If you loved Fr. Francis Spirago’s Catechism Explained, you will love the sequel!
The Catechism Explained by Stories and Examples is a collection of stories from lives of the saints, accounts from history, anecdotes and proverbs which illustrate the teachings and ideas of the Catechism. These were organized in 1908 by Fr. James Baxter according to the questions and answers of the Baltimore Catechism.
This new edition, retypeset from the original, received light editing of antiquated terms, with a number of stories added from traditional sources such as lives of the saints. Below you will find a sample reading:
St. Benedict and the Farmer
St. Benedict was one day passing on horseback along a country road, when he overtook a farmer trudging along on foot. “Well,” said the latter, “I’m sorry I didn’t take to praying myself; I might be now riding instead of walking; and what an easy way of getting up in the world!” “Not so easy after all,” rejoined the saint; “if you will say one ‘Our Father’ without a distraction, this horse is yours.” “Done!” said the farmer, and began, “Our Father who art in heaven,” etc.; but scarcely had he reached the middle of the prayer when, looking up suddenly, he asked: “Am I to have the saddle and bridle, too?”
Prince Eugene of Savoy
God gives each one his vocation. It is recorded of the famous Austrian general, Prince Eugene of Savoy, who, though born and brought up in France, was a descendant of the Italian dukes of Savoy, that his father wished him to be a priest. Now to this Eugene, in spite of his piety, could not agree, for he felt that his vocation was that of a soldier. Military science, the art of war, was his favorite study. When he was nineteen years old, he begged the French king to give him the command of a regiment; but the king refused his request, with a sneer at his unsoldier-like appearance. Thereupon Eugene betook himself to Vienna and proffered the same petition to the Emperor Leopold I, who willingly gave him a command in his army. Eugene distinguished himself so much by his cleverness and his courage that he speedily obtained promotion, and at last was made field-marshal. Then the French king regretted what he had done and endeavored to gain Eugene for his army, threatening to banish him from France for life, if he did not return immediately. But this threat was unheeded. Eugene remained in Austria, and the sequel proved that he was the man whom Divine Providence had chosen to defend that country, and, in fact, the whole of Christendom against the infidels. By his brilliant victory over the Turks at Zenta, in 1697, and by the conquest of Belgrade, he won for himself an immortal renown. — It is a sad mistake on the part of parents to force their children to enter upon a calling for which they have no predilection. Their vocation comes from God.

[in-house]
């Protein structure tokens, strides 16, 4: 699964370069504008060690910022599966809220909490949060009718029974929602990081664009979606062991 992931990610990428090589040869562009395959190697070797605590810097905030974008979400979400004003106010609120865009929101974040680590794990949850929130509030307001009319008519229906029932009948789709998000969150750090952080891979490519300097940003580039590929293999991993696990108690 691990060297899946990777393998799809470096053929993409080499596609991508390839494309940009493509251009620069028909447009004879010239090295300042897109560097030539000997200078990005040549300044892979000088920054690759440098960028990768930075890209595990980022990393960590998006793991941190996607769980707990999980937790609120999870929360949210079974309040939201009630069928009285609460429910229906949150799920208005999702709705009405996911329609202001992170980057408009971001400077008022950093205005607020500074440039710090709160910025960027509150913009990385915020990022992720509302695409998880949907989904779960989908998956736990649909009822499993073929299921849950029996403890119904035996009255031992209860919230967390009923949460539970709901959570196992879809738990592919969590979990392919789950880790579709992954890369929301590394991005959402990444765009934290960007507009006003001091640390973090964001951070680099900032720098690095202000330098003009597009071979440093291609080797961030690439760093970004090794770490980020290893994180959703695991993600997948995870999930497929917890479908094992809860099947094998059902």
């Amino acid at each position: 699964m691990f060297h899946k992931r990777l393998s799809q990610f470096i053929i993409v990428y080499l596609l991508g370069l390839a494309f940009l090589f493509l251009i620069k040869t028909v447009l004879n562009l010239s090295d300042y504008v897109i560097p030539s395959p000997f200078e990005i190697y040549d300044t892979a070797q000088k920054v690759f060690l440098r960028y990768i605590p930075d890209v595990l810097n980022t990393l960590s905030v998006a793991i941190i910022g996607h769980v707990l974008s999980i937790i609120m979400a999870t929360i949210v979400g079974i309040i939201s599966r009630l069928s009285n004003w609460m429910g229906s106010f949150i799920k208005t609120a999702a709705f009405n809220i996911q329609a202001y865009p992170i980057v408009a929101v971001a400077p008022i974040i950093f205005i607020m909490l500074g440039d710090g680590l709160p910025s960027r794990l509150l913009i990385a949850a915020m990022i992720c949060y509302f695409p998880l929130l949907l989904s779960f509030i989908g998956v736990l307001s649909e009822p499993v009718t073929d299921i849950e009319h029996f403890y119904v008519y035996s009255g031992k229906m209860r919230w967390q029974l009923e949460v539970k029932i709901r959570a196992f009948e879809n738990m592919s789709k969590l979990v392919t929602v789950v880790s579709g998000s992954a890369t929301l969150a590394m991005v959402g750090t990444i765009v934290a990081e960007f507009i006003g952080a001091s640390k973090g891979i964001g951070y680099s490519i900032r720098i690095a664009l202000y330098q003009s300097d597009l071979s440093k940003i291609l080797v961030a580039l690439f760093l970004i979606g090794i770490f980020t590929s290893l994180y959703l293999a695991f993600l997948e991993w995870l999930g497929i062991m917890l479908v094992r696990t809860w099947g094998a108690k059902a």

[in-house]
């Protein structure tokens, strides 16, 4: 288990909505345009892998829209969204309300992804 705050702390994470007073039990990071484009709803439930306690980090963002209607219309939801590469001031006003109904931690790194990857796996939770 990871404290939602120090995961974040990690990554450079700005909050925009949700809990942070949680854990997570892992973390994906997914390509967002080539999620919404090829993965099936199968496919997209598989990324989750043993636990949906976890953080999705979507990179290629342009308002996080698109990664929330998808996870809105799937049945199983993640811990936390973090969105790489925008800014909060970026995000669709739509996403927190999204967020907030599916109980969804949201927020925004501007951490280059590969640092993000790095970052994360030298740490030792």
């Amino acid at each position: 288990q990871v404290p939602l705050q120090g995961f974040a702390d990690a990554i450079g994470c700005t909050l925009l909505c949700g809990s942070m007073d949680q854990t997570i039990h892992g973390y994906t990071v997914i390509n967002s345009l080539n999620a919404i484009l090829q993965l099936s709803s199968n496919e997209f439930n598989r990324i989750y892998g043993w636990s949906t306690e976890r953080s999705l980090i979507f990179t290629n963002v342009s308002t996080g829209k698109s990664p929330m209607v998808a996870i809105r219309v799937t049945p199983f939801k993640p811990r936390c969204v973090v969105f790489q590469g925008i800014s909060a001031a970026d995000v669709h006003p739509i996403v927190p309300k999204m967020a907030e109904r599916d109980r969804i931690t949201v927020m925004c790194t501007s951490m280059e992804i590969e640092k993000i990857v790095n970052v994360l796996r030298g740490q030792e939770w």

The Man who Feigned Sickness
Those who mock at holy things often meet with worthy punishment. In the time of the French Revolution priests were hunted down and put to death. One day the guests in a certain inn happened to express their surprise that the priest of the place had not been arrested, all attempts to apprehend him having failed. Then an idea suddenly struck the hostess. “I know what we will do,” she said. “It is a very simple matter. First, we will send for two gendarmes and tell them to be on the watch. Then my husband shall go to bed and pretend to be ill. Meanwhile I will send some one into the village to spread the report that the landlord of the inn is at the point of death, and is desirous to receive the last sacraments. You bet, before long the priest will be here.” This proposal was carried out, and as the woman surmised, the priest was soon on the spot. He asked where the sick man was, and on being conducted into the room where the police constables were concealed, he went straight up to the bed whereon the man who feigned sickness was lying. He spoke to him, but he neither moved a muscle nor uttered a word. The priest then took his hand; it was cold as marble. Turning to the innkeeper’s wife, he said in a reproachful tone: “Why did you not send for me sooner? I have come too late; the man is dead.” The woman laughed, and the constables came forth from their hiding-place. But the man remained motionless. He was really dead,—dead by the visitation of God. The bystanders were struck with such terror that no one could speak a word; the priest took his departure unobserved and unmolested. True, indeed, are the words of Holy Scripture: God is not mocked.